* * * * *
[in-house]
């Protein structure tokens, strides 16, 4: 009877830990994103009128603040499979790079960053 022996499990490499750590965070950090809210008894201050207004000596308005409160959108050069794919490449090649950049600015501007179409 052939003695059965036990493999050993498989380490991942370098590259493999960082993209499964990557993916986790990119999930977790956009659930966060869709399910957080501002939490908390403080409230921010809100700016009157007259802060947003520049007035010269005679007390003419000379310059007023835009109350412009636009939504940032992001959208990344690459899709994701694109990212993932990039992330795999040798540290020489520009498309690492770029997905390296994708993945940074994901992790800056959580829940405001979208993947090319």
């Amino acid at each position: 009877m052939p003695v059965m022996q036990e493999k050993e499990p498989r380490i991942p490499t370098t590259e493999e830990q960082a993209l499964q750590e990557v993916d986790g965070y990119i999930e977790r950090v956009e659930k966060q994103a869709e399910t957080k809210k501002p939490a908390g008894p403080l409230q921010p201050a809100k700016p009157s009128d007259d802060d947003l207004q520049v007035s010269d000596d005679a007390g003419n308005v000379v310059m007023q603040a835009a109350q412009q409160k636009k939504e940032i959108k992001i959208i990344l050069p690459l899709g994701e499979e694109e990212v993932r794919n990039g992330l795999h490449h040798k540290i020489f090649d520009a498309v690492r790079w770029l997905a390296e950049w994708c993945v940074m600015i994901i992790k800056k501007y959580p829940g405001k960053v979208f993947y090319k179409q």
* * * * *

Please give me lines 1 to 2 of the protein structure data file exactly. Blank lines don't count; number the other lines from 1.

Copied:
[in-house]
């Protein structure tokens, strides 16, 4: 009877830990994103009128603040499979790079960053 022996499990490499750590965070950090809210008894201050207004000596308005409160959108050069794919490449090649950049600015501007179409 052939003695059965036990493999050993498989380490991942370098590259493999960082993209499964990557993916986790990119999930977790956009659930966060869709399910957080501002939490908390403080409230921010809100700016009157007259802060947003520049007035010269005679007390003419000379310059007023835009109350412009636009939504940032992001959208990344690459899709994701694109990212993932990039992330795999040798540290020489520009498309690492770029997905390296994708993945940074994901992790800056959580829940405001979208993947090319």